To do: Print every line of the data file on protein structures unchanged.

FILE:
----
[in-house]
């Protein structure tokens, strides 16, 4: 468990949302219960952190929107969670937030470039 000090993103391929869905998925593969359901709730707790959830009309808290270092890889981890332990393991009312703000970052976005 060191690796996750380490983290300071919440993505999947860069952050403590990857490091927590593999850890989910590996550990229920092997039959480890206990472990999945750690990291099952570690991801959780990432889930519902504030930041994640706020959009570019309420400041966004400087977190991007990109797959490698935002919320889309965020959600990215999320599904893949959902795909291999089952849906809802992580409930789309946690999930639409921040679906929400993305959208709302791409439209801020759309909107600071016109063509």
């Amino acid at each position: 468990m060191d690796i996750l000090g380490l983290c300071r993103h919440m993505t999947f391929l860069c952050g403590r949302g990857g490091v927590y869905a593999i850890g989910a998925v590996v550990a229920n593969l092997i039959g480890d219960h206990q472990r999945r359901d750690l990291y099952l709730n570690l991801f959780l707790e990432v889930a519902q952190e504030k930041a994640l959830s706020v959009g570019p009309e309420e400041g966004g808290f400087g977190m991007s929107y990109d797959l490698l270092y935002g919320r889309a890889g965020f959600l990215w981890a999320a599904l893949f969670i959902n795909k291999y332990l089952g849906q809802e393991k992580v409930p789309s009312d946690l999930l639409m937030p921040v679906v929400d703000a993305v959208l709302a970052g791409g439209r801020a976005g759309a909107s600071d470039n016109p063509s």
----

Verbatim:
[in-house]
């Protein structure tokens, strides 16, 4: 468990949302219960952190929107969670937030470039 000090993103391929869905998925593969359901709730707790959830009309808290270092890889981890332990393991009312703000970052976005 060191690796996750380490983290300071919440993505999947860069952050403590990857490091927590593999850890989910590996550990229920092997039959480890206990472990999945750690990291099952570690991801959780990432889930519902504030930041994640706020959009570019309420400041966004400087977190991007990109797959490698935002919320889309965020959600990215999320599904893949959902795909291999089952849906809802992580409930789309946690999930639409921040679906929400993305959208709302791409439209801020759309909107600071016109063509």
């Amino acid at each position: 468990m060191d690796i996750l000090g380490l983290c300071r993103h919440m993505t999947f391929l860069c952050g403590r949302g990857g490091v927590y869905a593999i850890g989910a998925v590996v550990a229920n593969l092997i039959g480890d219960h206990q472990r999945r359901d750690l990291y099952l709730n570690l991801f959780l707790e990432v889930a519902q952190e504030k930041a994640l959830s706020v959009g570019p009309e309420e400041g966004g808290f400087g977190m991007s929107y990109d797959l490698l270092y935002g919320r889309a890889g965020f959600l990215w981890a999320a599904l893949f969670i959902n795909k291999y332990l089952g849906q809802e393991k992580v409930p789309s009312d946690l999930l639409m937030p921040v679906v929400d703000a993305v959208l709302a970052g791409g439209r801020a976005g759309a909107s600071d470039n016109p063509s």